Here are a some examples of why the CGIAR cannot achieve the SLOs without closing the gender gap.
    Nutrition for the elderly reduces morbidity
  • This has been shown in an EC study and FAO has set targets on this
  • Transcript

    • 1. Gender and Food Security Jacqueline Ashby Senior Advisor, Gender and Research CGIAR Consortium
    • 2. Topics • Challenges for gender research in food security • Lessons from mainstreaming gender in CGIAR Research Programmes (CRPs) • Opportunities and challenges: operationalizing an effective gender research programme
    • 3. 1. Challenges for gender research in food security • The “gender gap” in agriculture • Risks • Opportunities
    • 4. The “gender gap” in agriculture (FAO, 2010) In most regions of the world, one out of five farms is headed by a women Women comprise about 40% of people working on farms in low- income countries Mali women collect firewood for cooking on the dry bed of the Niger River (photo on Flickr by United Nations).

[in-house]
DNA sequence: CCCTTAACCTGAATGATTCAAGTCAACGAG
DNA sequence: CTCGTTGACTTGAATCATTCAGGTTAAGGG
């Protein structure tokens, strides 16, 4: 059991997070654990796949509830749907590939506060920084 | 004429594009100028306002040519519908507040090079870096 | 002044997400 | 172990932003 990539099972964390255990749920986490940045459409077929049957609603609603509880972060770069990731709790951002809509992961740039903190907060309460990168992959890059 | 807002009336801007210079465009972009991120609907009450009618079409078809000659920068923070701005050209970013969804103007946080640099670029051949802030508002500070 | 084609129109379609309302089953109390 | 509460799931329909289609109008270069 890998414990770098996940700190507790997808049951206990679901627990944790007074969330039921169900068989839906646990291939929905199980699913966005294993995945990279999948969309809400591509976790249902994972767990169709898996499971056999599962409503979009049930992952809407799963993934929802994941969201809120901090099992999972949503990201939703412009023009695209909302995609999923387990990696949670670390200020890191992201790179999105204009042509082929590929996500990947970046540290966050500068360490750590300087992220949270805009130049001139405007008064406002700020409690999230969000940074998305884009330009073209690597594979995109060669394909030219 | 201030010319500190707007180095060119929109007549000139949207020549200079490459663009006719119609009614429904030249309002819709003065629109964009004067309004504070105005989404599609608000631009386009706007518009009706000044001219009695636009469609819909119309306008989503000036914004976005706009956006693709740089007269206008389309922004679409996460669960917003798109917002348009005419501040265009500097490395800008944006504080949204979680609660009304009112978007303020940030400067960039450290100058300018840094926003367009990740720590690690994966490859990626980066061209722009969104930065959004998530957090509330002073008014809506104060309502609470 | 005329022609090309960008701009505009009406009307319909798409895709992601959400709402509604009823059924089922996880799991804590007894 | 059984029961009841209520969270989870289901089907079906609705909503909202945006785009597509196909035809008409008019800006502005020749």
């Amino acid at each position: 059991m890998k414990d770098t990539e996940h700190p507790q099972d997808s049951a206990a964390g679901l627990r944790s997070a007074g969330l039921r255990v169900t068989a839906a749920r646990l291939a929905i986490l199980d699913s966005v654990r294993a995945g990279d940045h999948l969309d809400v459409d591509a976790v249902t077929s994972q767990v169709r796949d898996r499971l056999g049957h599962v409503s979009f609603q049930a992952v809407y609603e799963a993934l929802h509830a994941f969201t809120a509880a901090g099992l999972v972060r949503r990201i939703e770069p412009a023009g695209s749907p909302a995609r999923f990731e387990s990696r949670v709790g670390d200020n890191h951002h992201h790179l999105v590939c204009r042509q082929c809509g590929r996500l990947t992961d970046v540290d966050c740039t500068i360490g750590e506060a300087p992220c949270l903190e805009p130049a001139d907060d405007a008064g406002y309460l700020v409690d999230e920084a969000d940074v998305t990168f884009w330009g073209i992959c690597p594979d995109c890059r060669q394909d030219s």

• 5. The “gender gap” in agriculture (FAO, 2010) Inequalities between women and men producers: • hold back agricultural productivity ( causing yield gaps of 20-25%) • perpetuate poverty and unsustainable resource use • make women more vulnerable to climate- change impacts on agriculture Photo P. Casier (CGIAR).
    • 6. Example: gender productivity gap in Ghana • Women are not confident of their rights to hold land left fallow. • So women fallow their plots less than their husbands, and achieve much lower yields Source: Goldstein et.al. 2008
    • 7. The “gender gap” in agriculture (FAO, 2010) Pervasive inequalities between women and men in: • Assets for agriculture --land, water, trees, fisheries, livestock, especially insecure property rights • Labor markets • Access to services- financial, advisory, business development • Knowledge and skills • Technology • Membership of farmer organizations • Policy Mali women collect firewood for cooking on the dry bed of the Niger River (photo on Flickr by United Nations).